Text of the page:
It all harkens back to Cliff Pervocracy’s analogy of the “missing stair,” where everyone works around the obvious dangers of a situation because they are so used to “dealing with it” by outright ignoring it. If someone speaks up about the danger, they are dismissed. Why complain when you can “just hop over” the missing stair? But on a systemic level, it all adds up to something so much more than a mere missing stair. For many people on the internet — especially women, people of color, and the LGBTQ community — it is an entire broken staircase, full of loose nails, jutting floorboards, and impossible leaps. And there are so many others who don’t notice it because they either get to use the elevator or are already on the top floor.

​That second paragraph is a really nice and succinct explanation of why I’ve always had pretty good success ignoring the trolls: because I’ve had a pretty comprehensive set of privileges going for me. Most of that didn’t really dawn on me until sometime around the worst of Gamergate. Guys like me were making fun of Nerds Angry About Girls In Video Games, but we never seemed to catch a lot of flak, especially not compared to what women saying the same thing caught.

It definitely strikes me as weird that big tech platforms just abandoned the idea of moderating their platform at all. I guess that says more about the kinds of people who can afford to start a company in their dorm room than it says about the users, but at least the users can get some better advice than “don’t feed the trolls.”

Filed on under but please feed the hulks

Today, Special Counsel Bob Mueller’s team of attorneys filed an indictment against twelve Russian nationals in a US District Court. This is the Special Counsel’s third indictment with Russian defendants; because Russia does not extradite its nationals to the US, it’s vanishingly unlikely any of these folks will see the inside of a jail cell or even a courtroom.

You’ll remember that in February 2018, the Special Counsel indicted three Russian companies and thirteen Russian nationals for “violating U.S. criminal laws in order to interfere with U.S. elections and political processes.” Today’s indictment is different because these defendants were’t stirring up Twitter drama and committing a little light wire fraud. The July 2018 defendants are all members of Russian military intelligence services with the GRU. The indictment provides their names, ranks, workplace locations, and a couple of fun surprises.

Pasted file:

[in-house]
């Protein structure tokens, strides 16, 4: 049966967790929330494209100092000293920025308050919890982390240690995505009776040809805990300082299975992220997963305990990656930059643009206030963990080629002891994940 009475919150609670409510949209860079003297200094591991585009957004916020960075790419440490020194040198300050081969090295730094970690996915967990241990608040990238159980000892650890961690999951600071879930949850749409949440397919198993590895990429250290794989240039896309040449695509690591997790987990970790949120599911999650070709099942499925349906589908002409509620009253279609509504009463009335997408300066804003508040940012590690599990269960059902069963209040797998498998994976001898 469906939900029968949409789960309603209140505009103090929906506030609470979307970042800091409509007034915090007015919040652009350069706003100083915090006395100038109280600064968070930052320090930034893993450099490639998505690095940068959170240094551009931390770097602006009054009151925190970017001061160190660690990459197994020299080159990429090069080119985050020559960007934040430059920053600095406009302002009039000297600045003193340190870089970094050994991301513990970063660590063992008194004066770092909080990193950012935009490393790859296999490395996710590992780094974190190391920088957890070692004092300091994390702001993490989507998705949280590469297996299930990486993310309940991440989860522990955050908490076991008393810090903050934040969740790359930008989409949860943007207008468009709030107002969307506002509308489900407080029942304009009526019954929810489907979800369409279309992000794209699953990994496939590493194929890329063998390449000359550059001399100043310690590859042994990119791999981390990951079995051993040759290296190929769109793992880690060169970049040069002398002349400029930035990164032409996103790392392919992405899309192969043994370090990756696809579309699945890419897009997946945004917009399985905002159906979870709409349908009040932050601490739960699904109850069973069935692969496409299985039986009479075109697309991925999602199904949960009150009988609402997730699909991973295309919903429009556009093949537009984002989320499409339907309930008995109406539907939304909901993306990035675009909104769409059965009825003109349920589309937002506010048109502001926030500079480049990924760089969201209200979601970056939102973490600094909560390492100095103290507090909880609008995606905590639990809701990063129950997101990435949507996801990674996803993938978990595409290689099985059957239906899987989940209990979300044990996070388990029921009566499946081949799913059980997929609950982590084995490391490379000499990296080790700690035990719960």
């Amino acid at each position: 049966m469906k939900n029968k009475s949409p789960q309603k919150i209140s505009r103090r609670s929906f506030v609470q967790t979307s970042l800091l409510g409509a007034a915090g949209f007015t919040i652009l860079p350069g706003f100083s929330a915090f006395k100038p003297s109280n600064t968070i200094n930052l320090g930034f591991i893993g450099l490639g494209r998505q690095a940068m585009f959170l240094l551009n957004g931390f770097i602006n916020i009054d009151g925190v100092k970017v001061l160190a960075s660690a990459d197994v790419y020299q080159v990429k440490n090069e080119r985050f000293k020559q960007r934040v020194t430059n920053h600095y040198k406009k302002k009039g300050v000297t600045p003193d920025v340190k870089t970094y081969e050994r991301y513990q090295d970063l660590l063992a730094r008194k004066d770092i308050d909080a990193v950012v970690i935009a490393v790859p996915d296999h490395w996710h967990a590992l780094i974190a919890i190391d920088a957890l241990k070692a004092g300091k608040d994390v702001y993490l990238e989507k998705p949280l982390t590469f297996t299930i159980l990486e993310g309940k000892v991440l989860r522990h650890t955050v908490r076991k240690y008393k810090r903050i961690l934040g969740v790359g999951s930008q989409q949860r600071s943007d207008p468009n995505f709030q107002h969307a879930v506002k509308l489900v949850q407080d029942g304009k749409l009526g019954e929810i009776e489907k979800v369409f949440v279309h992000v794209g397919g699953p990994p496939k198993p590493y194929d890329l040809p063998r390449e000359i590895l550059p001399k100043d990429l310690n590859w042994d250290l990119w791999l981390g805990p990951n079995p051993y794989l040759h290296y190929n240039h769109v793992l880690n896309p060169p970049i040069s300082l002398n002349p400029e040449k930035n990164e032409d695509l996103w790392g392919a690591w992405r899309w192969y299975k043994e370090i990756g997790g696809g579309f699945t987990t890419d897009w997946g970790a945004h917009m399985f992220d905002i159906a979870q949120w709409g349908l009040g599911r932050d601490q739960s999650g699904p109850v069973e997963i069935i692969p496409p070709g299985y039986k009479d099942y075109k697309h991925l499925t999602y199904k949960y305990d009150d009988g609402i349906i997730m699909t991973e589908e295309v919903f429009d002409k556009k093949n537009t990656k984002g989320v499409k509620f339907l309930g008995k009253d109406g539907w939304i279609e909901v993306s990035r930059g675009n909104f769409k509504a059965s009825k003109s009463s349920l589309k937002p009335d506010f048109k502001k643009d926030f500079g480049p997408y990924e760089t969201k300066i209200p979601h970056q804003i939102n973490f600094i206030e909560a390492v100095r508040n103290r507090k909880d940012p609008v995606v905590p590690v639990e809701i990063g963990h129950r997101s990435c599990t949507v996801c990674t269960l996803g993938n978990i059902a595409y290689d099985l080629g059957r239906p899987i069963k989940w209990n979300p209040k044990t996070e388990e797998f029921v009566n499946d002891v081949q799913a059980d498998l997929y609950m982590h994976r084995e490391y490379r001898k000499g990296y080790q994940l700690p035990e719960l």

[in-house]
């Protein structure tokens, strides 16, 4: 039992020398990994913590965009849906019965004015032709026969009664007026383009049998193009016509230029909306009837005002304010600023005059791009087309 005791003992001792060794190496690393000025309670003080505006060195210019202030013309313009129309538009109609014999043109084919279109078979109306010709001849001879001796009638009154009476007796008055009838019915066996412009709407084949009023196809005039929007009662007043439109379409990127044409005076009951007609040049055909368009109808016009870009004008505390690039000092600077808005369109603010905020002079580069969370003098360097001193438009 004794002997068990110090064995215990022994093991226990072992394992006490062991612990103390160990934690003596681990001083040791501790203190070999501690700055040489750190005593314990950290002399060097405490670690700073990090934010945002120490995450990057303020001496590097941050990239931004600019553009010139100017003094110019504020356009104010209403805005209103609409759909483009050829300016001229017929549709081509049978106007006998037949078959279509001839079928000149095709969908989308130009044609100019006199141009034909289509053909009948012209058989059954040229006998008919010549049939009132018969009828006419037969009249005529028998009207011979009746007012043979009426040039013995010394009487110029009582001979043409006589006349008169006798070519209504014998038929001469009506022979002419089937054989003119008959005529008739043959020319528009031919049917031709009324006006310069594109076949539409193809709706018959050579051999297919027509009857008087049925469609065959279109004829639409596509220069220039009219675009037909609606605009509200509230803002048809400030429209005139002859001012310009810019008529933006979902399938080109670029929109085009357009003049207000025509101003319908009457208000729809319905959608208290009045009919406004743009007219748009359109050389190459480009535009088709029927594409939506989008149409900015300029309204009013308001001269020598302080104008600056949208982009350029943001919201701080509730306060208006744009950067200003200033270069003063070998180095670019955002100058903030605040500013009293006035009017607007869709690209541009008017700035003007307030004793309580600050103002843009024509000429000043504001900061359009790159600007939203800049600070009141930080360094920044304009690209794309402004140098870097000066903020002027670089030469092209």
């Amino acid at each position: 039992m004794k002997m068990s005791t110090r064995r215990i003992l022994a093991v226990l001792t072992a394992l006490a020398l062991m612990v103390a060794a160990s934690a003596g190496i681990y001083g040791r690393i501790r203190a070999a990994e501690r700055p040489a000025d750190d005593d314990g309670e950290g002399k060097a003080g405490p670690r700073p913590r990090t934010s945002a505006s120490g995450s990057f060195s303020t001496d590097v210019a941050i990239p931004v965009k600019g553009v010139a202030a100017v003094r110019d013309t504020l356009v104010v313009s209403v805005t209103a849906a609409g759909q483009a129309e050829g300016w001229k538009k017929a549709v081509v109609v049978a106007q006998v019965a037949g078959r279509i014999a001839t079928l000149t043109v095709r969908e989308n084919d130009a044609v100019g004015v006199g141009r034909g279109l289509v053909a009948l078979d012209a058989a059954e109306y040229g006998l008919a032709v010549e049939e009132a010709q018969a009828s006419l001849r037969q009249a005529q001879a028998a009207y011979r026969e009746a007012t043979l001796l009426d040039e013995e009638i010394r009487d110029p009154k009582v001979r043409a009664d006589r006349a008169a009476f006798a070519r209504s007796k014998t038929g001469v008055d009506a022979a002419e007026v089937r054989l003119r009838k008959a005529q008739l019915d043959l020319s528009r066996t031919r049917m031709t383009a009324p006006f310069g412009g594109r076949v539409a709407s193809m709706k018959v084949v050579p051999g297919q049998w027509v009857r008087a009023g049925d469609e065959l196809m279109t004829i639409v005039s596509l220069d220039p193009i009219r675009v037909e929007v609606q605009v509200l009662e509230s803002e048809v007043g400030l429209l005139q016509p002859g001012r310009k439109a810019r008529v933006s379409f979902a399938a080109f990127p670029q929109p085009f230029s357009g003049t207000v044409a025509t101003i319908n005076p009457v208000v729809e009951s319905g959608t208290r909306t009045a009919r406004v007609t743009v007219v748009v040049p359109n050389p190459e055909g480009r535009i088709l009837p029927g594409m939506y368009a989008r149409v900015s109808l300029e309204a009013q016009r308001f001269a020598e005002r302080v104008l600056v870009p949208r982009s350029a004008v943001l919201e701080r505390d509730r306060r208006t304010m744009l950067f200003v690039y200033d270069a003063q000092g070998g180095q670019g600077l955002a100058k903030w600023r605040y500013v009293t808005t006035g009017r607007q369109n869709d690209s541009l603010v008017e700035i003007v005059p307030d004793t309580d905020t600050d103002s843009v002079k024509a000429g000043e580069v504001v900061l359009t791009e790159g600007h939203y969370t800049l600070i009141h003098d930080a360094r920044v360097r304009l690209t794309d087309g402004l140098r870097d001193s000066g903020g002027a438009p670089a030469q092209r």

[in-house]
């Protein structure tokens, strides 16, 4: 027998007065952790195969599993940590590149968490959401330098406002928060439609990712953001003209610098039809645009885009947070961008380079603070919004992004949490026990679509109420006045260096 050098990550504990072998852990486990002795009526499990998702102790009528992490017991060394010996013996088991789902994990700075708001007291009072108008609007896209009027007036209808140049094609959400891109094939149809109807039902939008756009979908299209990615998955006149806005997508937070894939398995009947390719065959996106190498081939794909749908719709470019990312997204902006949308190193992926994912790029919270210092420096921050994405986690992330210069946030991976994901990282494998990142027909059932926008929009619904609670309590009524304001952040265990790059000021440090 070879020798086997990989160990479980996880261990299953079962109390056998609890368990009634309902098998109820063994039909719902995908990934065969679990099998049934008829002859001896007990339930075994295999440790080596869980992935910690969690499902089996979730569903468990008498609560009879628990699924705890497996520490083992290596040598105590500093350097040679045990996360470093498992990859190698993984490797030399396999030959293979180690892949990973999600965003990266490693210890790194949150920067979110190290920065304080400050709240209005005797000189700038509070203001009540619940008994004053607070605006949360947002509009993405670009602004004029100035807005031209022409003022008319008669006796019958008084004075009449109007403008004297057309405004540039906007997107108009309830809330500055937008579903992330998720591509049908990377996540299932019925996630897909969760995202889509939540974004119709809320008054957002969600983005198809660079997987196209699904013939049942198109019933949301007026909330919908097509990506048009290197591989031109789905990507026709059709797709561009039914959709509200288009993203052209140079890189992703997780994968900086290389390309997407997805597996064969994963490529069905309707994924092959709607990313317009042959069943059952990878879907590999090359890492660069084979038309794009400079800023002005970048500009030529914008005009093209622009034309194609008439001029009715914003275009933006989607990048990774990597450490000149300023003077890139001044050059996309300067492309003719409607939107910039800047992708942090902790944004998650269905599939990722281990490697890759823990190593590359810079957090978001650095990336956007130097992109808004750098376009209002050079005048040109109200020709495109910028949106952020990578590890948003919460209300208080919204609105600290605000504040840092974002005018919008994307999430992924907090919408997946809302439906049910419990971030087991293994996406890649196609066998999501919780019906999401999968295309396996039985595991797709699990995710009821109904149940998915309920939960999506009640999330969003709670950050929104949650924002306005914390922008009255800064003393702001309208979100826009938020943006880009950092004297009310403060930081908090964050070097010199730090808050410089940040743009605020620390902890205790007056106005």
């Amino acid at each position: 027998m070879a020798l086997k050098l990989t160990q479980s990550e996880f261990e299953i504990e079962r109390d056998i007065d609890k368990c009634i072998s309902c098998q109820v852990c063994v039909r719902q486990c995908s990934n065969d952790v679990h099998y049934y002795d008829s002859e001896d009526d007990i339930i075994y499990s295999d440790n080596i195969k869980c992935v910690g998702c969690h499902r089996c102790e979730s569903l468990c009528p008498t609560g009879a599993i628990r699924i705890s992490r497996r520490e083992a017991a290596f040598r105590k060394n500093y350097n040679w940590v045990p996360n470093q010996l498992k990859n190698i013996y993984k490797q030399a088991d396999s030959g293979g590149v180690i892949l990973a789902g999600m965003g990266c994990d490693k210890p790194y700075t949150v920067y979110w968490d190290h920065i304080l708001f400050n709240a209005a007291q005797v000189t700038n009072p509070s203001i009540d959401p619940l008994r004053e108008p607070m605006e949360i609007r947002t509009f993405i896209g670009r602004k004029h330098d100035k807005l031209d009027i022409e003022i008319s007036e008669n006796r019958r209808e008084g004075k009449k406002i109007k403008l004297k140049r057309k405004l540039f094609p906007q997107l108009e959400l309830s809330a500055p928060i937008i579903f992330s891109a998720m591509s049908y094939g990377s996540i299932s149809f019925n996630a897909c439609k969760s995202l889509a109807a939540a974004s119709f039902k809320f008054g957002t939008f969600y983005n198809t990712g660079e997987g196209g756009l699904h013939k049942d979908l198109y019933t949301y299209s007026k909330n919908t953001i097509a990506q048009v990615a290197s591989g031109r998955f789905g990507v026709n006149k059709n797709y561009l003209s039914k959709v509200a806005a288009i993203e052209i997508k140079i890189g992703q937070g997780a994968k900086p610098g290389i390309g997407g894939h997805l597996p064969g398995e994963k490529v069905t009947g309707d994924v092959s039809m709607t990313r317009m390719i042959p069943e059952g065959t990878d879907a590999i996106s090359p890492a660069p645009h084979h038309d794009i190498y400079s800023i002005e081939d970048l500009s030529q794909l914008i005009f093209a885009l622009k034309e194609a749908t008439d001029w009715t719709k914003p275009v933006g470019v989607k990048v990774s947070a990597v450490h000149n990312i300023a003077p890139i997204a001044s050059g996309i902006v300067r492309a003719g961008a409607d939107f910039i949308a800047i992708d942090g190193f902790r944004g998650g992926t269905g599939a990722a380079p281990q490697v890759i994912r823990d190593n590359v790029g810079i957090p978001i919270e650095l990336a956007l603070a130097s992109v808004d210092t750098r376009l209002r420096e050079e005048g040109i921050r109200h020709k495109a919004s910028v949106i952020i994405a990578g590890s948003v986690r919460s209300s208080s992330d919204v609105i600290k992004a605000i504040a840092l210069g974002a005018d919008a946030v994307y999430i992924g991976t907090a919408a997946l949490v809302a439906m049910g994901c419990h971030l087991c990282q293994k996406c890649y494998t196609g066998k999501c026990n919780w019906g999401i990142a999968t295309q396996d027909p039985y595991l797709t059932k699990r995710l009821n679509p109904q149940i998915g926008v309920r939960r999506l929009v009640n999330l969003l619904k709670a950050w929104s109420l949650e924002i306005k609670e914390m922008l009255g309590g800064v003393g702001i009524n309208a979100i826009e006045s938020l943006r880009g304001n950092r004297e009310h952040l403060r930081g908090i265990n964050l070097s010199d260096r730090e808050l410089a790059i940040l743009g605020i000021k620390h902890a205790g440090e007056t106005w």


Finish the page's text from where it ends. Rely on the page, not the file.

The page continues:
Things that jumped out at me

The Russians spearphished dozens of Clinton campaign staffers starting in March 2016 and continuing through July 2016. (¶21) The story of how John Podesta’s emails were hacked has been fairly widely reported for a while now. But what hasn’t been widely reported, and what’s the first big bombshell in this indictment, is that on the night of July 27, 2016, the Russians attempted for the first time to spearfish email accounts at Clinton’s personal email provider. (¶22) Up until July 27, the Russians were hacking into DCCC and DNC work email accounts. But July 27 was the day of Candidate Trump’s ”Russia, if you’re listening, I hope you find those 30,000 emails” press conference. You should be losing your mind over this.

Katy Tur, NBC’s reporter embedded with the Trump campaign at that press conference, remembered that line today:

Trump and his campaign tried to claim he was kidding. He was not. At that same press conference, minutes later, I asked if it gave him “pause” to ask a foreign government to hack into the emails of any American citizen. He said no and then accused me of trying to “save” Clinton.

Joking or not (hint: he wasn’t), Trump made a request to Russian military intelligence officers, who did their best to fulfill that request hours later. That’s absolutely flabbergasting, and it’s going to get worse before we’re done here.

Filed on under Tales of The Mueller, Vol. XI

The New Yorker’s mandatory long read on the new president of New York City Transit: Can Andy Byford Save the Subways? leaves me feeling more hopeful about the future of the subway than I have in a long time. There are too many fascinating tidbits to choose from, but this bit about a press conference at a railyard really works for me on a couple of levels: